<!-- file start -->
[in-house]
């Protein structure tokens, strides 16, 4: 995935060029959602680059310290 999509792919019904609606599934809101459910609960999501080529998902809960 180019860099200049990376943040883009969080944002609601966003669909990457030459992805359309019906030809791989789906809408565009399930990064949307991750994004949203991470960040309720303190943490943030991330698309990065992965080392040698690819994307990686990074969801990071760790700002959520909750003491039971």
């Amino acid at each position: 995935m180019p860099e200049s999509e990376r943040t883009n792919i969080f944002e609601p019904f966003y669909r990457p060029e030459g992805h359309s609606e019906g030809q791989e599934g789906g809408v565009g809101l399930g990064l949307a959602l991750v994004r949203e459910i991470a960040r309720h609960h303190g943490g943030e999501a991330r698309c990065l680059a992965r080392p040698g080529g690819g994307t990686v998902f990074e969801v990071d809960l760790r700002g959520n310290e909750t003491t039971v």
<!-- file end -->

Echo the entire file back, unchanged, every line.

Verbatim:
[in-house]
């Protein structure tokens, strides 16, 4: 995935060029959602680059310290 999509792919019904609606599934809101459910609960999501080529998902809960 180019860099200049990376943040883009969080944002609601966003669909990457030459992805359309019906030809791989789906809408565009399930990064949307991750994004949203991470960040309720303190943490943030991330698309990065992965080392040698690819994307990686990074969801990071760790700002959520909750003491039971």
């Amino acid at each position: 995935m180019p860099e200049s999509e990376r943040t883009n792919i969080f944002e609601p019904f966003y669909r990457p060029e030459g992805h359309s609606e019906g030809q791989e599934g789906g809408v565009g809101l399930g990064l949307a959602l991750v994004r949203e459910i991470a960040r309720h609960h303190g943490g943030e999501a991330r698309c990065l680059a992965r080392p040698g080529g690819g994307t990686v998902f990074e969801v990071d809960l760790r700002g959520n310290e909750t003491t039971v």